Six thousand years ago, the Egyptian wilderness was a very different place. Lions ruled, zebras gathered in large herds, giraffes foraged from tall trees. We know that, in part, thanks to drawings on the walls of ancient Egyptian tombs. Can ancient art help us better understand modern Egyptian wildlife?

Fossilized remains of plants and animals weave an intricate story of life and death in prehistoric Egypt, but conditions have to be just so for biological matter to become a fossil. To fill in the gaps, Santa Fe Institute researcher Justin Yeakel turned to ancient art and architecture. After all, early humans in the area were painting plants and animals well before the pyramids were even an idea. Art betrays the presence of hippos, giraffes, elephants, hartebeests, and foxes. A 5000 year old drawing shows ostriches and ibex. The nearly 2000 year old tomb of Khnumhotep II contains a scene (above) in which a curious cheetah sniffs a wary hedgehog.

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Yeakel combined these sorts findings into an ecological timeline already begun by palentological remains, which is described in PNAS. The most important signal for ecosystem health, they found, was the relative abundance of predators to prey. Writing for Science, Jessica Ruvinsky explains:

The researchers explored whether some of the ecological networks were more vulnerable than others. For each mammal community of the last 6000 years, they assembled possible predator-prey networks based on the body size of the animals (a cheetah is more likely to hunt a hedgehog than vice versa)—a system that correctly predicts who eats whom up to 74% of the time in modern African systems. Then they modeled the stability of each ecological network: How likely is a small change to cause a complete collapse?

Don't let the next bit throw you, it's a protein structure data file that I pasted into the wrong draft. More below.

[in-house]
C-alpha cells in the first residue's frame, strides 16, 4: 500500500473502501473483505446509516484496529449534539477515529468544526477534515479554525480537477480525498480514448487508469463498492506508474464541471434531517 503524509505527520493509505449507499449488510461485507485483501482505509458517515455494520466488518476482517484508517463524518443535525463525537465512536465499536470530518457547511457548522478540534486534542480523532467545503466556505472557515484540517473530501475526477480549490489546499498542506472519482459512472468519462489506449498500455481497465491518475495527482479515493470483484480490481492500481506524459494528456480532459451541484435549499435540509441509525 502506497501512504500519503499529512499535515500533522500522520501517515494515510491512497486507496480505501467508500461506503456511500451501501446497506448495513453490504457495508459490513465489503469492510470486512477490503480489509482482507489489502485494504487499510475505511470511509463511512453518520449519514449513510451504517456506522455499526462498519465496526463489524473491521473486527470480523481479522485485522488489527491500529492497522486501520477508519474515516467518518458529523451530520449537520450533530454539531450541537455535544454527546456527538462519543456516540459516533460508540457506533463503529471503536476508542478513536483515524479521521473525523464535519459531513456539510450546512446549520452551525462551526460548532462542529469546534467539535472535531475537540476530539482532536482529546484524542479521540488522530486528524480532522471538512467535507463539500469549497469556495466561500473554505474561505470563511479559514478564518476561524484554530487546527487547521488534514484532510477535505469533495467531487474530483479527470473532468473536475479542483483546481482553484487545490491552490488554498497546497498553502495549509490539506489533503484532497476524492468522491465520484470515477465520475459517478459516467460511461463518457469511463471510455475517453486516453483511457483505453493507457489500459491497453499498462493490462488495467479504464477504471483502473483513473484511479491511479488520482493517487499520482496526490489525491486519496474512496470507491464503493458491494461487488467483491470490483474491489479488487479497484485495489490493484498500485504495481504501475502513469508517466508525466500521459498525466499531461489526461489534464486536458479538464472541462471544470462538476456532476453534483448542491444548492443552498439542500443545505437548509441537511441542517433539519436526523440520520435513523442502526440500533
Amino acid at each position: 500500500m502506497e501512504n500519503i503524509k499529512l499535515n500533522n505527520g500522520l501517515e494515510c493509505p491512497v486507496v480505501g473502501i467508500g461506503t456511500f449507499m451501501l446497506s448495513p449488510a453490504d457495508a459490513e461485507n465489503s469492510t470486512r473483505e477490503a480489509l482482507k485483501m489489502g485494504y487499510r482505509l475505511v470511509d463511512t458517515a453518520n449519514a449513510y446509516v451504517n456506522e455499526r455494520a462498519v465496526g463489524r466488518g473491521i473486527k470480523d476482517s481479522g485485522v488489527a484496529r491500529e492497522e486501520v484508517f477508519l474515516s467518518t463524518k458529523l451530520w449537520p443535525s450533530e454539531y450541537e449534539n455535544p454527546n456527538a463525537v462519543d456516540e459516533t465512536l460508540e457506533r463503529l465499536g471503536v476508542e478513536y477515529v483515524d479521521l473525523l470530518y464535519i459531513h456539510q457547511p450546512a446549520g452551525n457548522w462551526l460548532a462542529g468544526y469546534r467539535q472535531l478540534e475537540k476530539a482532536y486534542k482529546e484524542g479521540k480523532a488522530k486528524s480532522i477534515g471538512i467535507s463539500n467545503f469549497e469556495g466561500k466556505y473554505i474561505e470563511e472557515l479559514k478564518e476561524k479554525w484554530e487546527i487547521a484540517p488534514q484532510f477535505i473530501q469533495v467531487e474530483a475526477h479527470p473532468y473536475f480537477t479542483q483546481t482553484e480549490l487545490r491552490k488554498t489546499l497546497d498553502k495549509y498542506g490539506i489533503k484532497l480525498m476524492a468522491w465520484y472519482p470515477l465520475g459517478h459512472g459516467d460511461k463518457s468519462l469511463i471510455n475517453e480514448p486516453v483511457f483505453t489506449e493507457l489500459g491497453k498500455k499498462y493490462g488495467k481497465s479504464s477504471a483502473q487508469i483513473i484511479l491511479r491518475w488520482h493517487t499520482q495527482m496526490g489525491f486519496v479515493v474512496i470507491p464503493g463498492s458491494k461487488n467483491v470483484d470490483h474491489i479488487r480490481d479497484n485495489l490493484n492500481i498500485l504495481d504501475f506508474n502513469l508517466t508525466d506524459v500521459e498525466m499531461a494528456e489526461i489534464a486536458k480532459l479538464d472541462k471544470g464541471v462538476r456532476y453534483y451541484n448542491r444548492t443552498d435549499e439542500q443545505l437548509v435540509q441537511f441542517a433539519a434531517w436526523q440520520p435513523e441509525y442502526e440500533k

Over the last 6000 years, Yeakel found that there were five majors shifts in the make-up and diversity of mammals in the Egyptian ecosystem. Three of them were associated with broad environmental changes; namely, the Nile River Valley dried up. A another was associated with the population growth and rapid industrialization of the modern era. By looking at how ancient ecosystems responded to climate-related and anthropogenic changes, perhaps researchers can better understand how our current world will change as the planet becomes warmer.

Ruvinsky again:

The most ancient and species-rich ecosystems were resilient. But the networks became less and less stable through time. With each extinction, the mammals that depended on that species become more vulnerable to collapse themselves. The loss of the wild boar, the white antelope, and the leopard in the last 150 years caused the most precipitous drop in stability yet. "As you lose diversity, you lose redundancy in the system, and the importance of each organism becomes magnified," Yeakel says.

An adult male golden jackal, a close relative of coyotes and wolves. (Steve Garvie/Wikimedia Commons)

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Today, there are just eight large mammals left in Egypt, including the charismatic striped hyenas and mythical golden jackals. If Yeakel's timeline yields any predictive power, then today's Egyptian mammal assemblage is at greater risk than any time in the last 12,000 years.

[PNAS via Science]

Header image via Australian Centre for Egyptology/Ancient Cultures Research Centre, Macquarie University, Sydney